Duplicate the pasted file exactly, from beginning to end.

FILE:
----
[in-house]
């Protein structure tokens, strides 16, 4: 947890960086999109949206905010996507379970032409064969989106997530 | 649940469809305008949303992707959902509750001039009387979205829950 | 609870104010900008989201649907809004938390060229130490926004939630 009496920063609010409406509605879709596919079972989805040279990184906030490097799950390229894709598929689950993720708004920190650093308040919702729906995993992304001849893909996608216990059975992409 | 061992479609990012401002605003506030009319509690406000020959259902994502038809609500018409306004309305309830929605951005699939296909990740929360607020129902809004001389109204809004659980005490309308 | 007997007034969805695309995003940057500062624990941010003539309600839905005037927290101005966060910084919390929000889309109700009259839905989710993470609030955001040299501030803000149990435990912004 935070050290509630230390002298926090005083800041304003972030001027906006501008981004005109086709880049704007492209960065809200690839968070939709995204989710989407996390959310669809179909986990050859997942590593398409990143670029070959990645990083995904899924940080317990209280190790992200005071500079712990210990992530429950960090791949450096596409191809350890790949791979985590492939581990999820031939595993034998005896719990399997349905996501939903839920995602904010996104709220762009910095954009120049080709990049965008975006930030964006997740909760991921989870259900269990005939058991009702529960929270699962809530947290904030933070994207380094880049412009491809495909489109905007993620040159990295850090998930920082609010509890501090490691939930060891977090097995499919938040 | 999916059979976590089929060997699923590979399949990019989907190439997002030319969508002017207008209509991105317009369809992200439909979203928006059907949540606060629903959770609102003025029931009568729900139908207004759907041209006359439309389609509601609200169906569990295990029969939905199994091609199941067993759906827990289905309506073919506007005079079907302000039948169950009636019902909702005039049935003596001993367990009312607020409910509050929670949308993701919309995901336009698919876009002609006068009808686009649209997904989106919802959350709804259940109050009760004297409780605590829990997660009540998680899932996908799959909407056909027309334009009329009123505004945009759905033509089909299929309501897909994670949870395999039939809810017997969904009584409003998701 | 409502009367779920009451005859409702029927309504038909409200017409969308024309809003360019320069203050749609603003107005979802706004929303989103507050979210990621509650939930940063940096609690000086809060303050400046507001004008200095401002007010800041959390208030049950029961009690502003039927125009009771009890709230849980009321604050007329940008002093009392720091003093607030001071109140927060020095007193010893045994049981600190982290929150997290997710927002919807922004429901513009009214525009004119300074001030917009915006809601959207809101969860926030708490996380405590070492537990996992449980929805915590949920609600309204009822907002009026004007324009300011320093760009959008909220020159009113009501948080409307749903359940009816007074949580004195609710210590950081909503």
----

[in-house]
């Protein structure tokens, strides 16, 4: 947890960086999109949206905010996507379970032409064969989106997530 | 649940469809305008949303992707959902509750001039009387979205829950 | 609870104010900008989201649907809004938390060229130490926004939630 009496920063609010409406509605879709596919079972989805040279990184906030490097799950390229894709598929689950993720708004920190650093308040919702729906995993992304001849893909996608216990059975992409 | 061992479609990012401002605003506030009319509690406000020959259902994502038809609500018409306004309305309830929605951005699939296909990740929360607020129902809004001389109204809004659980005490309308 | 007997007034969805695309995003940057500062624990941010003539309600839905005037927290101005966060910084919390929000889309109700009259839905989710993470609030955001040299501030803000149990435990912004 935070050290509630230390002298926090005083800041304003972030001027906006501008981004005109086709880049704007492209960065809200690839968070939709995204989710989407996390959310669809179909986990050859997942590593398409990143670029070959990645990083995904899924940080317990209280190790992200005071500079712990210990992530429950960090791949450096596409191809350890790949791979985590492939581990999820031939595993034998005896719990399997349905996501939903839920995602904010996104709220762009910095954009120049080709990049965008975006930030964006997740909760991921989870259900269990005939058991009702529960929270699962809530947290904030933070994207380094880049412009491809495909489109905007993620040159990295850090998930920082609010509890501090490691939930060891977090097995499919938040 | 999916059979976590089929060997699923590979399949990019989907190439997002030319969508002017207008209509991105317009369809992200439909979203928006059907949540606060629903959770609102003025029931009568729900139908207004759907041209006359439309389609509601609200169906569990295990029969939905199994091609199941067993759906827990289905309506073919506007005079079907302000039948169950009636019902909702005039049935003596001993367990009312607020409910509050929670949308993701919309995901336009698919876009002609006068009808686009649209997904989106919802959350709804259940109050009760004297409780605590829990997660009540998680899932996908799959909407056909027309334009009329009123505004945009759905033509089909299929309501897909994670949870395999039939809810017997969904009584409003998701 | 409502009367779920009451005859409702029927309504038909409200017409969308024309809003360019320069203050749609603003107005979802706004929303989103507050979210990621509650939930940063940096609690000086809060303050400046507001004008200095401002007010800041959390208030049950029961009690502003039927125009009771009890709230849980009321604050007329940008002093009392720091003093607030001071109140927060020095007193010893045994049981600190982290929150997290997710927002919807922004429901513009009214525009004119300074001030917009915006809601959207809101969860926030708490996380405590070492537990996992449980929805915590949920609600309204009822907002009026004007324009300011320093760009959008909220020159009113009501948080409307749903359940009816007074949580004195609710210590950081909503």